Guarantees and indemnities are legal terms that commonly appear as clauses in loan agreements. These clauses are included to protect lenders from risks posed by borrowers. However, an indemnity and guarantee differ from one another, with each serving a distinct purpose.
In this article, we’ll explain what guarantees and indemnities are and what the key differences between guarantees and indemnities are.
What is a Guarantee?
A guarantee is a contractual promise where a third party, ‘the ‘guarantor’, accepts responsibility for the failure of another party, known as (the ‘obligor’) obligations they owe the ‘beneficiary’.
Essentially, one party will answer for the payment or performance of another person’s debt or obligation if the party that is responsible fails to fulfil their obligations.
There are three parties to a guarantee:
- The ‘guarantor’ offers the promise
- The ‘obligor’ fulfils the obligation
- The ‘beneficiary’ is the party to which the obligor owes the obligation
The obligations owed are not limited to money but can also include promises to perform duties. Guarantees are complicated because they are promises to fulfil the obligations of a third party. However, you should be aware that a guarantor isn’t required to guarantee the obligor’s performance.
Instead, a guarantor is required to compensate for the loss caused to the beneficiary by the obligor failing to fulfil the obligation.
There are three parties involved in a contract. These are Party A (Bob), Party B( Tim) and Party C ( Rachel). In this situation, Bob (the obligor) has agreed that he will paint the beneficiary Rachel’s house before a particular date. Tim is Bob’s guarantor. Therefore, Tim agrees to compensate Rachel for the loss she may suffer if Bob fails to paint Rachel’s house by the date specified in the contract.
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What is an Indemnity?
An indemnity is a contractual promise made by one party (the ‘indemnifier’) to compensate for a loss suffered by another party (the ‘beneficiary’) in the course of performing the contract. Essentially, the indemnifier protects the beneficiary against loss from entering into a transaction with them. An indemnity involves two parties:
- The ‘indemnifier’ promises to compensate for the loss suffered by the beneficiary
- The ‘beneficiary’ is protected by the indemnifier if they suffer harm as a result of entering into a transaction with them
Indemnities are more simple than guarantees as they involve only two parties where one party promises to compensate for the loss they cause to another party.
There are two parties involved in a contract that are Party A( Sally) and Party B( Molly). Sally is the indemnifier, and Molly is the beneficiary. Sally has promised to provide a catering service to Molly. If Sally fails to perform her obligations under the contract and Molly suffers a loss. Sally must indemnify Molly for the loss that arose due to her failure to comply with the contract.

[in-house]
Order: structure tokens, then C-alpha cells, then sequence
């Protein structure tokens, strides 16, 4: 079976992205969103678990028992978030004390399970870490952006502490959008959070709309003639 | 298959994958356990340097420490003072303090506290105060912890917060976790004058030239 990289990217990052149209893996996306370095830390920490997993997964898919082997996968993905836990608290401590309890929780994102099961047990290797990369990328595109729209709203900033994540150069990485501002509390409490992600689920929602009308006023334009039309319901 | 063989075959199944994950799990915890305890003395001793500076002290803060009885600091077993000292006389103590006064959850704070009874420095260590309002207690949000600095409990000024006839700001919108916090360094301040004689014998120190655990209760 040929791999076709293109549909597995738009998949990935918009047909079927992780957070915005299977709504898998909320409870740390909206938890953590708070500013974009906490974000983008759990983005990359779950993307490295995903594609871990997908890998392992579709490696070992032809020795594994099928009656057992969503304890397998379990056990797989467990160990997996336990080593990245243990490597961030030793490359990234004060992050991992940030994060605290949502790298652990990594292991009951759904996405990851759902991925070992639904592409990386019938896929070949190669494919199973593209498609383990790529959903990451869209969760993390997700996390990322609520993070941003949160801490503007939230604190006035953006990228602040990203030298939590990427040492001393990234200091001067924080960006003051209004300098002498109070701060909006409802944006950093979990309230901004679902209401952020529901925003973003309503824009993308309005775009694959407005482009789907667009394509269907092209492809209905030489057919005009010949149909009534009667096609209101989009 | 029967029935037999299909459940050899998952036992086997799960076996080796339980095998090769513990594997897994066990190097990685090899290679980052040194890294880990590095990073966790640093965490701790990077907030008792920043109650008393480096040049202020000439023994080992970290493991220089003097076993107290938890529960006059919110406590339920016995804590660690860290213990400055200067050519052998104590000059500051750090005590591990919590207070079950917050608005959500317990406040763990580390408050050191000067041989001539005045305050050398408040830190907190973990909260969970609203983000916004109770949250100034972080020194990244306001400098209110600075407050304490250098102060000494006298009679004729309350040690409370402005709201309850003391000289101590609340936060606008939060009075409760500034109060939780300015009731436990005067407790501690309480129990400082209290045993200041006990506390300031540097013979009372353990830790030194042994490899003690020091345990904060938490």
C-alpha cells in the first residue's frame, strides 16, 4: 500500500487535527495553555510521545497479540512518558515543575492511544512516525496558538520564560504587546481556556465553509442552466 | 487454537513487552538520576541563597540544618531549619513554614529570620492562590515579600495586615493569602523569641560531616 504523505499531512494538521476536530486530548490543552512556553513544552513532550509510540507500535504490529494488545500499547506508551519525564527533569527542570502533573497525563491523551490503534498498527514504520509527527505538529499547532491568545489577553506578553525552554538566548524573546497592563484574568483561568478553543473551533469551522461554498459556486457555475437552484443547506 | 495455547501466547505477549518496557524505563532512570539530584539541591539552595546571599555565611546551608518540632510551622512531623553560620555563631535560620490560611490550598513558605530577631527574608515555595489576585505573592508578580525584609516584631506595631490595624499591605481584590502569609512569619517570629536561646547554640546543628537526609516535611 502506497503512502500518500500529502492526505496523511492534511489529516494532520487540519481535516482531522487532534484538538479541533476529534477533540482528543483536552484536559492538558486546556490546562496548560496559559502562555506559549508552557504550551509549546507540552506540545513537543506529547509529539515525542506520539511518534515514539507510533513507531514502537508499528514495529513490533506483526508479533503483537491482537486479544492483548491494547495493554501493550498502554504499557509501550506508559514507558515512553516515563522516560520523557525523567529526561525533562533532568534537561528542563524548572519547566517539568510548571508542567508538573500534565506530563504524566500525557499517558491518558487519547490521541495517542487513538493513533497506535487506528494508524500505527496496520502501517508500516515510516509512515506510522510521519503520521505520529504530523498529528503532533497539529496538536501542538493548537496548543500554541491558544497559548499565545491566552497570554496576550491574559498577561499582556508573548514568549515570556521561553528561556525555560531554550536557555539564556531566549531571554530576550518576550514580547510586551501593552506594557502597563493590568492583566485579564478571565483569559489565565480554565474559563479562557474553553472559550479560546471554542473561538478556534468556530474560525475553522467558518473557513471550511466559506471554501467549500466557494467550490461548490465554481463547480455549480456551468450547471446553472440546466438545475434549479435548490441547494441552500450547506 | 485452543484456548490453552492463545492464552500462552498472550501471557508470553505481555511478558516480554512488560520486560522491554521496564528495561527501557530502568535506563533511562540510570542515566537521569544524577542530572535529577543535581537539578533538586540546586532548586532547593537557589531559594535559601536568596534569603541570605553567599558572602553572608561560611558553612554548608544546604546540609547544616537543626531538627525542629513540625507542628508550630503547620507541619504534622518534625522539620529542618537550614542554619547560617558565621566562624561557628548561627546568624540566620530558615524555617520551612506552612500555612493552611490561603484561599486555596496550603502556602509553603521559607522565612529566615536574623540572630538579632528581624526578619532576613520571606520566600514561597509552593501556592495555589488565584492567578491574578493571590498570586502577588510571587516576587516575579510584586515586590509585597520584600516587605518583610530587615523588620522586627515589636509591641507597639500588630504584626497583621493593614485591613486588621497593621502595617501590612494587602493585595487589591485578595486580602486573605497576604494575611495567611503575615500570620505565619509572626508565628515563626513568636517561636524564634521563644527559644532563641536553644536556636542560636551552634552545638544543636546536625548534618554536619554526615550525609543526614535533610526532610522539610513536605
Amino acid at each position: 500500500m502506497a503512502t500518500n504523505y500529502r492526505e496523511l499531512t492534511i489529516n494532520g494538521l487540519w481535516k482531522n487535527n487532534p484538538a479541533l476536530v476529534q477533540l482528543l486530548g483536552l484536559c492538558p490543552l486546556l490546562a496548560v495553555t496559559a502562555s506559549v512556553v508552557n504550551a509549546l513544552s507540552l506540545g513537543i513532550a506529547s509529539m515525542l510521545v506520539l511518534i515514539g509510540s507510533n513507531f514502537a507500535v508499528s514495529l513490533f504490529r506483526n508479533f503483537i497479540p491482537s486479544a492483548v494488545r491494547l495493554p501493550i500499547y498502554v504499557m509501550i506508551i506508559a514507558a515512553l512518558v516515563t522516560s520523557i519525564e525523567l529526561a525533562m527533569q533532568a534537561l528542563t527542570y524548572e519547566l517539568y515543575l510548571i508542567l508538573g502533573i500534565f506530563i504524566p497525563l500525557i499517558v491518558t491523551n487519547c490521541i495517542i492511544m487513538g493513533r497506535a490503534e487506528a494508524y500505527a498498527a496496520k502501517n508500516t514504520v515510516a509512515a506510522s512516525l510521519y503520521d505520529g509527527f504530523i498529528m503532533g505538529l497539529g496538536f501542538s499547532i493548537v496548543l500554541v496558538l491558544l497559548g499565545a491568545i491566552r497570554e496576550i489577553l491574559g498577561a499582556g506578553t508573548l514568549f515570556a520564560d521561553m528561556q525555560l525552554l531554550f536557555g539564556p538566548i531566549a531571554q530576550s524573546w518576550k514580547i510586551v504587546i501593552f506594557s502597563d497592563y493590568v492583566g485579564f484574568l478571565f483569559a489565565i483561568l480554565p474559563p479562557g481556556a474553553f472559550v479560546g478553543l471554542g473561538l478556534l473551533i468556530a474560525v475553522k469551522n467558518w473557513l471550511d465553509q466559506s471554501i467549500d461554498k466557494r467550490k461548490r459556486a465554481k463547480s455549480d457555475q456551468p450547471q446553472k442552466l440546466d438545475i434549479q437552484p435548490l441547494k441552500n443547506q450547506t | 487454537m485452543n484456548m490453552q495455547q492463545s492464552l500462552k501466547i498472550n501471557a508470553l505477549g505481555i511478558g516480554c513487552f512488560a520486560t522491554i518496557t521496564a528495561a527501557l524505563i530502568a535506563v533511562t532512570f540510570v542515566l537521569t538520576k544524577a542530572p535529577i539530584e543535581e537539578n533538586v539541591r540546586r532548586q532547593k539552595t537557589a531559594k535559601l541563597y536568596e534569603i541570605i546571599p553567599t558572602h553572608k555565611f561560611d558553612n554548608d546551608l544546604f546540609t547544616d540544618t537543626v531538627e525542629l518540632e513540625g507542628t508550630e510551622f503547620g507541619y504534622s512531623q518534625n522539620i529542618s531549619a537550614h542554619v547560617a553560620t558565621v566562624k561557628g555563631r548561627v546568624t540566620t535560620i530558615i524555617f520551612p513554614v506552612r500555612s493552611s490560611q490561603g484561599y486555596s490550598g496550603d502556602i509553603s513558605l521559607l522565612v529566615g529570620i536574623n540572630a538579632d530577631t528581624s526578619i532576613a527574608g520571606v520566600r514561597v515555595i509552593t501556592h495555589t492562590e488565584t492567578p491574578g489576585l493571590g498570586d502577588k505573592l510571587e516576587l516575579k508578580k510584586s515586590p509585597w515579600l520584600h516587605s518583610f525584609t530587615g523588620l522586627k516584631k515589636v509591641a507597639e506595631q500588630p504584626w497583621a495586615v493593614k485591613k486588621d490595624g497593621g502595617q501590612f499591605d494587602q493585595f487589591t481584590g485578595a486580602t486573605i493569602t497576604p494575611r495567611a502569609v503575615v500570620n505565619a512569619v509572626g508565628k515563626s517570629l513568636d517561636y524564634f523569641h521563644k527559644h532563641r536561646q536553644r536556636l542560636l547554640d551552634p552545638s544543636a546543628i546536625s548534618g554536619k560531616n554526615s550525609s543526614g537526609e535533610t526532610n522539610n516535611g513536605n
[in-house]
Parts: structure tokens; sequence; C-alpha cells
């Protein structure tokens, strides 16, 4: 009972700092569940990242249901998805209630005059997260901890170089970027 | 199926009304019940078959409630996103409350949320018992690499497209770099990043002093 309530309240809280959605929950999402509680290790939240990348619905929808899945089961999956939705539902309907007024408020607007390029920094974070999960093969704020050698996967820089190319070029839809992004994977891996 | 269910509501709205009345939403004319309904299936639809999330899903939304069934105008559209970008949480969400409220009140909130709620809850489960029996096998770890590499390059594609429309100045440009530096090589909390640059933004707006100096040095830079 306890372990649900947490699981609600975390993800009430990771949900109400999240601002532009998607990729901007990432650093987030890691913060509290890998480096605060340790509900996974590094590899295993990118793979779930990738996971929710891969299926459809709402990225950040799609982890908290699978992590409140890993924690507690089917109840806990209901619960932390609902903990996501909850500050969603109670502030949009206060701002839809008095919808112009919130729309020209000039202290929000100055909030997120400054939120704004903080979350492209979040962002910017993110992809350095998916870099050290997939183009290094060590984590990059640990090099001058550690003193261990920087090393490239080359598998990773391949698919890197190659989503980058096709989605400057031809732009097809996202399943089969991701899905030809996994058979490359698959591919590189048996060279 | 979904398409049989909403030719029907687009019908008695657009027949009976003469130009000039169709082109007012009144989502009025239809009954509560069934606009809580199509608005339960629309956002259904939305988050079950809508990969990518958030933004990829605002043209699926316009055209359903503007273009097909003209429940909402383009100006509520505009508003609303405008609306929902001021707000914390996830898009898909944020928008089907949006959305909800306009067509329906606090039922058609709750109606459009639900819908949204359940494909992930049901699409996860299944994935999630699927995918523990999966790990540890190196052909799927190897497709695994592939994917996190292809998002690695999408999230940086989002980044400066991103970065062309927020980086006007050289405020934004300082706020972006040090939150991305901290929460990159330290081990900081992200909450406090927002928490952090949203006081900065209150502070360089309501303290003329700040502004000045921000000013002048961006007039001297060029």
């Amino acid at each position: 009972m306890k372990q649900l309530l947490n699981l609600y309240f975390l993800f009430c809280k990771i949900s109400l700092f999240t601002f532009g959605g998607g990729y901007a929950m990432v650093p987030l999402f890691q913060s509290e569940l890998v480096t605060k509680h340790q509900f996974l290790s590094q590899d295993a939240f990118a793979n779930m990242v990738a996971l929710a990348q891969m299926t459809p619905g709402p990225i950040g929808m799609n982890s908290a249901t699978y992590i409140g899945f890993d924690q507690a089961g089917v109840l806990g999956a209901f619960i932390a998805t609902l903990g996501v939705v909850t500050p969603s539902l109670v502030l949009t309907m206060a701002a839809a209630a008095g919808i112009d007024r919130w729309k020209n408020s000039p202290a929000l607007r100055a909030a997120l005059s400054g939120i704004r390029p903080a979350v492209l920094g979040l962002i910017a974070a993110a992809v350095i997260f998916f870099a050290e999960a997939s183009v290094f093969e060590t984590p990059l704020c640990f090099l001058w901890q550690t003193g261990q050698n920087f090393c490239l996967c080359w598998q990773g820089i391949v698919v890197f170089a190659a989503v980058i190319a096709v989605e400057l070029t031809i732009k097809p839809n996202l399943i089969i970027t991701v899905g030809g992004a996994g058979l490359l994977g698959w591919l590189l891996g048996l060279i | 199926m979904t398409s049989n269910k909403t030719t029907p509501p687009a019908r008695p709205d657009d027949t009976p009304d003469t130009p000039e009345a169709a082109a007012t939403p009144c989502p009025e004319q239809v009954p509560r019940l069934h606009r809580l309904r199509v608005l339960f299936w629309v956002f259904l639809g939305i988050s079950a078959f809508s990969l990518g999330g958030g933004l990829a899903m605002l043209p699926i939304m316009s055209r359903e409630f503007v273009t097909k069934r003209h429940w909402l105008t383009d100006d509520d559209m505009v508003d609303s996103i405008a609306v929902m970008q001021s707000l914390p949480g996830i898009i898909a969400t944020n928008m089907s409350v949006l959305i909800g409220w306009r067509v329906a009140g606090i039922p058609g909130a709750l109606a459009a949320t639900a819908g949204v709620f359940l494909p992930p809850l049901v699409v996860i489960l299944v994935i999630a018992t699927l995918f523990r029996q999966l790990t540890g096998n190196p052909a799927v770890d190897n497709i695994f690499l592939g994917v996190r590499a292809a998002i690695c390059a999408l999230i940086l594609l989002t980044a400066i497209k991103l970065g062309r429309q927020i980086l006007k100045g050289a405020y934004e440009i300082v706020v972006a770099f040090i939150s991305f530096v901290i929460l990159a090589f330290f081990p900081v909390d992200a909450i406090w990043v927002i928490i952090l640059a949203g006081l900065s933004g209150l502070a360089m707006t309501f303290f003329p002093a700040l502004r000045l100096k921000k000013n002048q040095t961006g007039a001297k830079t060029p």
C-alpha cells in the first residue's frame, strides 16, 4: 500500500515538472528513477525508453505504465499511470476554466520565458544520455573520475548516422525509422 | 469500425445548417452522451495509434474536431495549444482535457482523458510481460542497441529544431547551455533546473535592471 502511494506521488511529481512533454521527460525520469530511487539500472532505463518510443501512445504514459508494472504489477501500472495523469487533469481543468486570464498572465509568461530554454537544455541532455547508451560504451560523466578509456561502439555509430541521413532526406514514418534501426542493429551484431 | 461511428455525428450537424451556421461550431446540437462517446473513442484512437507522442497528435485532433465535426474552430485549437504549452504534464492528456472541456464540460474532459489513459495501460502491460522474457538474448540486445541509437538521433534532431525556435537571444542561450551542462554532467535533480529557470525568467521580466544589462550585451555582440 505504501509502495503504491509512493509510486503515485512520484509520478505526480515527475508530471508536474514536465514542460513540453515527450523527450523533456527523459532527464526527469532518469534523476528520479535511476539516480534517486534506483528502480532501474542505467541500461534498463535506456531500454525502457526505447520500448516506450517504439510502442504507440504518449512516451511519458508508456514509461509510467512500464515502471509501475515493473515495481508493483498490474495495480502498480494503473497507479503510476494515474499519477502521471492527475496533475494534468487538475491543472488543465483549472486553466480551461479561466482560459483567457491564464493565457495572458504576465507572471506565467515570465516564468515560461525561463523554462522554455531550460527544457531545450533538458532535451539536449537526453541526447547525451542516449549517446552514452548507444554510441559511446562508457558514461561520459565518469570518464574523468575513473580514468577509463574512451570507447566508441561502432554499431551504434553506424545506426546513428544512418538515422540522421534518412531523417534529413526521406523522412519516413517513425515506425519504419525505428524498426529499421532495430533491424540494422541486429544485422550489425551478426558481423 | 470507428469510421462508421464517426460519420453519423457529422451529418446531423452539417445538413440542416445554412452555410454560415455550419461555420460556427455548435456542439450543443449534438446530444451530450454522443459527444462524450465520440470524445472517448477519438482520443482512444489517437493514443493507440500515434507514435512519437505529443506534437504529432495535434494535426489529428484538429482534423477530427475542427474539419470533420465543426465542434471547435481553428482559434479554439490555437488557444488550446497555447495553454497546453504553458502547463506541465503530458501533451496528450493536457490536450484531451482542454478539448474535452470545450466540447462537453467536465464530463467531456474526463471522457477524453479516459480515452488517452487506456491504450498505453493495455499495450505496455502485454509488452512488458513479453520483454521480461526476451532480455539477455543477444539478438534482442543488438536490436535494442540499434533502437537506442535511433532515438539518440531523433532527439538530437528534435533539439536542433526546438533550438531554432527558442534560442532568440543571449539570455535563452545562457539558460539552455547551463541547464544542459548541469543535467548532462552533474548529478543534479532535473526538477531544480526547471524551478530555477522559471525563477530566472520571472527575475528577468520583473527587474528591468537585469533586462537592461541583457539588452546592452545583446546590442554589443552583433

What is the difference between Guarantees and Indemnities?
It can be difficult to understand the differences between a guarantee and an indemnity. However, the differences between the two are significant. The key characteristic that differentiates guarantees from indemnities is that a guarantee involves a third party.
Therefore, whether the guarantor gets involved depends on whether the obligor has failed to fulfil the obligations they owe the beneficiary. There are two liabilities associated with guarantees:
- The liability of the obligor to the beneficiary
- The liability of the guarantor to the obligor
In a guarantee, a guarantor isn’t required to answer on behalf of the obligor if the obligor has fulfilled the obligation they owe the beneficiary. If a contract is unenforceable or void, the guarantor is not liable to the beneficiary. It’s also important to note that guarantors are only liable to the extent that the obligor was liable to the beneficiary.
For example, if the obligor owes the beneficiary $75,000, the guarantor would only be liable to compensate the beneficiary for this amount of money.
In contrast to guarantees, indemnity involves ‘primary liability’. This is because in an indemnity clause, the indemnifier is directly liable to the beneficiary, and there is no involvement of a third party. If the beneficiary experiences loss from their transaction with the indemnifier, the indemnifier is directly liable to compensate for the loss they have caused the beneficiary to suffer.
Therefore, unlike a guarantee, there is no third party that has agreed to compensate the beneficiary for any loss caused by the failure to fulfil the contractual obligations, and the liability of the party who has failed to perform under the contract is direct.
To summarise, a guarantee refers to when a guarantor takes responsibility for the actions of the obligor and agrees to compensate the beneficiary where the obligor fails to meet their contractual obligations.
Whereas an indemnity refers to an indemnifier being directly responsible for the obligations they owe a beneficiary and promising to indemnify the beneficiary for any loss suffered if they fail to perform under the contract.
It can be difficult to differentiate between an indemnity and a guarantee. If you’re still feeling unsure, you should hire a lawyer for legal advice to ensure you’re aware of your obligations and liabilities pursuant to contracts that contain these clauses.
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